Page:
The two sets of chromosomes find the mitotic fusus already formed and arrange themselves at the equator in a position of metaphase. The other phases of mitosis follow, and finally the cytoplasm divides and the zygote gives life to the first two blastomeres.
The activation of the embryonic genome is probably a gradual process. In the single-cell human embryo seven genes are already active; others are expressed during the passage from the zygote stage to that of two cells.
b) Biology, and more particularly embryology, provides the documentation of a definite direction of development: this means that the process is “oriented” — in time — to the direction of a progressive differentiation and acquisition of complexity and cannot regress from the stages it has already completed.
c) A further point acquired with the earliest phases of development is the “autonomy” of the new being in the process of the auto-duplication of genetic material.
d) The characteristics of “gradualness” (the time needed for the passage from a less differentiated stage to a more differentiated stage) and of the “coordination” of development (the existence of mechanisms that regulate the developmental process in a unitary whole) are also strictly linked to the property of “continuity”.
These properties — virtually ignored at the beginning of the bioethical debate — are considered more and more important in recent times because of the successive discoveries that research offers on the dynamic of embryonic development also at the “morula” stage, which precedes the formation of blastocytes.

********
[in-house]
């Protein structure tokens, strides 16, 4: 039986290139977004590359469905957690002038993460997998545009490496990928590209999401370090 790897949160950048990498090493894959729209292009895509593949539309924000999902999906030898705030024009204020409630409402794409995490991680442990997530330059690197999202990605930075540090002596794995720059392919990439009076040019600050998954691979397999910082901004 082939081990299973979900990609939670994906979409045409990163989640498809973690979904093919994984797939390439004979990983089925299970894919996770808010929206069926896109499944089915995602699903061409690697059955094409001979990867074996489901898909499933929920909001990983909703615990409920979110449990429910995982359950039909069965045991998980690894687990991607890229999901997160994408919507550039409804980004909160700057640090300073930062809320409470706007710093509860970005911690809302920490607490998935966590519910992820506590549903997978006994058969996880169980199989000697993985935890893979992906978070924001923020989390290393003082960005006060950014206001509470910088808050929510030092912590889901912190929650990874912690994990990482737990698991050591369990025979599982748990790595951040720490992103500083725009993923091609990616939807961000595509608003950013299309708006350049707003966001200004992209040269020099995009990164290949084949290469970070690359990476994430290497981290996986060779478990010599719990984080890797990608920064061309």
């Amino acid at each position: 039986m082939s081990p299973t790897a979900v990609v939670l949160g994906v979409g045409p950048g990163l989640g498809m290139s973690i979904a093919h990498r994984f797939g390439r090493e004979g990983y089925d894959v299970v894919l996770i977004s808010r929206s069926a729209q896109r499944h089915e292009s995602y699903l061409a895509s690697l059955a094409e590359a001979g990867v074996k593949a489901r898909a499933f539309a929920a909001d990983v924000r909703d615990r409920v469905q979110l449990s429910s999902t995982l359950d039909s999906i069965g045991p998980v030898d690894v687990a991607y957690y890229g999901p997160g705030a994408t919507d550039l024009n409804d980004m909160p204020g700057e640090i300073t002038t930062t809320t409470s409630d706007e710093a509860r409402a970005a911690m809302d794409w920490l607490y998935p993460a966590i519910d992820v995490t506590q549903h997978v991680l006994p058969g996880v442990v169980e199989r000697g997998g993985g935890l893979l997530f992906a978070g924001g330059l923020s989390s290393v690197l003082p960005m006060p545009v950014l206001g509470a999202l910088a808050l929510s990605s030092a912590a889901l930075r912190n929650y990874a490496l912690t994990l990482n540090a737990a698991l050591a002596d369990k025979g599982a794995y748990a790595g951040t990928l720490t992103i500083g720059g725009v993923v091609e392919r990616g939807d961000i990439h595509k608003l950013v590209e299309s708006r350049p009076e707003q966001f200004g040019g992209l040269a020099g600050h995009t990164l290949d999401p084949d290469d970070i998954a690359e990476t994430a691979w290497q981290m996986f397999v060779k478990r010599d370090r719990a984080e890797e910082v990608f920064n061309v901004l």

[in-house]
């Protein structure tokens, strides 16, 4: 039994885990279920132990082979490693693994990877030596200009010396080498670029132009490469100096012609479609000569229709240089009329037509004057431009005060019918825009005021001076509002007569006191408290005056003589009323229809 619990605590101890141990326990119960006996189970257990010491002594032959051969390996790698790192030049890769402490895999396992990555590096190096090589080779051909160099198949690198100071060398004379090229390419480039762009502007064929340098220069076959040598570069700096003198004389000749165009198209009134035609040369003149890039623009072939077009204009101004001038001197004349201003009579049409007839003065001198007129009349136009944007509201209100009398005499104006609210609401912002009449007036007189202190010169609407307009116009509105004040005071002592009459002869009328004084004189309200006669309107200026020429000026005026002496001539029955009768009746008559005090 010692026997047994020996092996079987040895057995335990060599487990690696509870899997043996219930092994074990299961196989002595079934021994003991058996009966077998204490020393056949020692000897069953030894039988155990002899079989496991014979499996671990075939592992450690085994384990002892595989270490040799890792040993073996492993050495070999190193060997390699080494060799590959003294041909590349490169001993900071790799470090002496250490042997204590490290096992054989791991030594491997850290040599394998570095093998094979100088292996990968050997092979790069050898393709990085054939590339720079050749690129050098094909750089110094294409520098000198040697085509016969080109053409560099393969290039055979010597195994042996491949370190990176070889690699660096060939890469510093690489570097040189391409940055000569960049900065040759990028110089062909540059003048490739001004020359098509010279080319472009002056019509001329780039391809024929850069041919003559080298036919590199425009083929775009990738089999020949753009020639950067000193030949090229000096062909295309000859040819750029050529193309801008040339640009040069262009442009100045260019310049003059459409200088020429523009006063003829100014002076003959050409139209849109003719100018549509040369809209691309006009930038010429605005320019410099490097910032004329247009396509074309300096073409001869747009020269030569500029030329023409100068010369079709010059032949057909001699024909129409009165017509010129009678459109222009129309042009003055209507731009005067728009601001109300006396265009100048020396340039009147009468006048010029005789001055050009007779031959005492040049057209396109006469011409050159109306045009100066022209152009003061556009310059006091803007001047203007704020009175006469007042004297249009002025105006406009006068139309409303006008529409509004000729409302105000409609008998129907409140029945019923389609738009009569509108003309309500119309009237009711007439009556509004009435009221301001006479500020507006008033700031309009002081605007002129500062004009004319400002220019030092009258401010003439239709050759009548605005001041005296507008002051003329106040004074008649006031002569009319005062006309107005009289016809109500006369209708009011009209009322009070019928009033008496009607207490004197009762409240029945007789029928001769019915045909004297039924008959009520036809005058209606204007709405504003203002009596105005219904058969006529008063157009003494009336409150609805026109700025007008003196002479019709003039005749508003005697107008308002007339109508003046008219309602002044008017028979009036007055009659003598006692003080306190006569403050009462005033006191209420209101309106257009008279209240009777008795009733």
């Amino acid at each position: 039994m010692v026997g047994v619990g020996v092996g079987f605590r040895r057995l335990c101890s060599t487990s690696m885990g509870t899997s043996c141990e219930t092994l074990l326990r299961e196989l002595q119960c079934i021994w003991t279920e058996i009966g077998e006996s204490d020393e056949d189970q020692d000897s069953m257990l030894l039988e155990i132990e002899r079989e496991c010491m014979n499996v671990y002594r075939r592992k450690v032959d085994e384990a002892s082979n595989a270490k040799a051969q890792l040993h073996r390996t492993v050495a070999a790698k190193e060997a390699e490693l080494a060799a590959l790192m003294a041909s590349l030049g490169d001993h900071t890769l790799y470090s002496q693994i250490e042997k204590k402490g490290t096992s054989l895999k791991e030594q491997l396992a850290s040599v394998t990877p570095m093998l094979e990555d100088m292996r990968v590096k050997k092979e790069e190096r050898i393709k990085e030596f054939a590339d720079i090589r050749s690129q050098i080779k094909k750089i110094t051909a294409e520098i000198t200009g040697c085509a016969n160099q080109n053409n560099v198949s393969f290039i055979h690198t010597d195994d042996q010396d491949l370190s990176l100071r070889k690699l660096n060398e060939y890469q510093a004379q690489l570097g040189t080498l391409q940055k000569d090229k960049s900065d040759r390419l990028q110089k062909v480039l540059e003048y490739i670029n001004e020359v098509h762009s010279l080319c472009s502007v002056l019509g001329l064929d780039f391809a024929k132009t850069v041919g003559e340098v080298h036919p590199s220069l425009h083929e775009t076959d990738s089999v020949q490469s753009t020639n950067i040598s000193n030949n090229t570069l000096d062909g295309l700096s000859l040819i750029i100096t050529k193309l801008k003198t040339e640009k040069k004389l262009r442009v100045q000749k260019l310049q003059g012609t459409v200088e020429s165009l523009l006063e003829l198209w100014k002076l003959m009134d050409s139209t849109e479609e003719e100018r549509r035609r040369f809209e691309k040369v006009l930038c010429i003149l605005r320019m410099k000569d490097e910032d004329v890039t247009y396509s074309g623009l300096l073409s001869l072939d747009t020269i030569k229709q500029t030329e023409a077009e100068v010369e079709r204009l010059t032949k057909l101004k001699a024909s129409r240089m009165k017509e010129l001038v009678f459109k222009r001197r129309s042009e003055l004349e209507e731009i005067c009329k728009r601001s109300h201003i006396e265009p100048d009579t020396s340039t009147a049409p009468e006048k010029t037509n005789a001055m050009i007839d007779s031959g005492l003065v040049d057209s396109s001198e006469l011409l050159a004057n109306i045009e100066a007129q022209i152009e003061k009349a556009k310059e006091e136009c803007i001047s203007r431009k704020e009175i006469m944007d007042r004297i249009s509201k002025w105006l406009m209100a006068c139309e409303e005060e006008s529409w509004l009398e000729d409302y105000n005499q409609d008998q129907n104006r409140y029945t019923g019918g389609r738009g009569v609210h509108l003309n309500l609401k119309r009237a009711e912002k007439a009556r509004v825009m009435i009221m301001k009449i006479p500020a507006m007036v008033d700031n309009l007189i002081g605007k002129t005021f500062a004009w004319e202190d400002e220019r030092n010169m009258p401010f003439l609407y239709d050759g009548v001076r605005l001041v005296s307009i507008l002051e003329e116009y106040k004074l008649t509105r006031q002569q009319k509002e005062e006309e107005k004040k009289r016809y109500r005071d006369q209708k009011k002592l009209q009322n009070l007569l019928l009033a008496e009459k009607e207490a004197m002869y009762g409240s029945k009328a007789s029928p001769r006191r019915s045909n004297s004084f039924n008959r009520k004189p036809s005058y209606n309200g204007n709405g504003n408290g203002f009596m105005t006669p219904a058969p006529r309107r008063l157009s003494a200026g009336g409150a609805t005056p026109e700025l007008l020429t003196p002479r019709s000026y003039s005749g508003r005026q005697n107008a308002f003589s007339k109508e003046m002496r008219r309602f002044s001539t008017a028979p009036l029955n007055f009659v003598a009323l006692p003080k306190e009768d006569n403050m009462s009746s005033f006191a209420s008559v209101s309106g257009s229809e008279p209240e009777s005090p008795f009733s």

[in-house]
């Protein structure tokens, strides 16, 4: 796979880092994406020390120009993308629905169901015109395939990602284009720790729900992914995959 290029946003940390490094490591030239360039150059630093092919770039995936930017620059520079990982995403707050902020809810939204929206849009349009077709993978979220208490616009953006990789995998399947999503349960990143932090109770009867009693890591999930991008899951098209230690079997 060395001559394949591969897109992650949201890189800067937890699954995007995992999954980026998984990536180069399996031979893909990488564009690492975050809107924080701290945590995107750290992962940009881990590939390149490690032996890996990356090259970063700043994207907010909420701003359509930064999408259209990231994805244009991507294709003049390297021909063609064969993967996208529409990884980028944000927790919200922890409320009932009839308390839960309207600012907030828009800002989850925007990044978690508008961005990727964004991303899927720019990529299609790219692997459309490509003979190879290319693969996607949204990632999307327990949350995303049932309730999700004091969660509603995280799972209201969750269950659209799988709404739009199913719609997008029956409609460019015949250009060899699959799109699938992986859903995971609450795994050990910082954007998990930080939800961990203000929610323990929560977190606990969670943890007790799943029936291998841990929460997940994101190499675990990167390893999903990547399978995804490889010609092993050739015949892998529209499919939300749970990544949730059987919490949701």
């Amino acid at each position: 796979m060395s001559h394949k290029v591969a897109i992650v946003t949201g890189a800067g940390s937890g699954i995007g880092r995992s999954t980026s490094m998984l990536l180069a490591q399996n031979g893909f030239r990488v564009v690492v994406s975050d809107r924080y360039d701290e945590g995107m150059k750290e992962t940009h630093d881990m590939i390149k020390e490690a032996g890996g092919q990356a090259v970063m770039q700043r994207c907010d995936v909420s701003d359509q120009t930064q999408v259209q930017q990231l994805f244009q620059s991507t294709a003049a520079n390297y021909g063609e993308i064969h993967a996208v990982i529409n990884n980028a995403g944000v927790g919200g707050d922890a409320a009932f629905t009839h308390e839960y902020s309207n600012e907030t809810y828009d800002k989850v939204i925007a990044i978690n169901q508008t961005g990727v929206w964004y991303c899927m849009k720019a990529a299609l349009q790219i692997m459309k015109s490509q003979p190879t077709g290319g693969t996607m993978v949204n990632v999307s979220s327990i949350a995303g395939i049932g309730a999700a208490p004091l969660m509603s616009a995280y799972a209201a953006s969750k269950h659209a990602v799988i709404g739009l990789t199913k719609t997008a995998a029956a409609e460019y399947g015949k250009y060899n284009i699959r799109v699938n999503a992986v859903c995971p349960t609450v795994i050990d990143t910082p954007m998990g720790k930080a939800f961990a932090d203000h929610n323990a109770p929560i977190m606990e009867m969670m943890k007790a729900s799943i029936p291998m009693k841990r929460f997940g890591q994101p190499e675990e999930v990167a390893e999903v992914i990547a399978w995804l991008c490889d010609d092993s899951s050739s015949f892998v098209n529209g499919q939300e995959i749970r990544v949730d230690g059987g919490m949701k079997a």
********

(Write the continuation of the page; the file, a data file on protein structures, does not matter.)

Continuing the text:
All together, these trends already form the basis for interpreting the zygote as being a primordial “organism” (monocellular organism) that consistently expresses its potentials for development through a continuous integration, first, among the various internal components and then, among the cells to which it progressively gives rise. Their integration is both morphological and biochemical. The research that has been underway for several years now only yields further “proofs” of this reality.
3. These breakthroughs of modern embryology must be submitted to the scrutiny of philosophical and anthropological interpretation in order to understand the precious value inherent in and expressed by every human being, also at the embryonic stage. Thus, the basic question of the moral status of the embryo must be faced squarely.
It is well-known that, among the different hermeneutical proposals present in the current bioethical debate, various moments in the embryonic development of the human being have been indicated to which a moral status can be attributed to the embryo, and claims are put forward based on “extrinsic” criteria (that is, starting with factors external to the embryo itself).
However, this approach has not proved suitable for truly identifying the moral status of the embryo, since any possible judgment ends by being based on factors that are wholly conventional and arbitrary.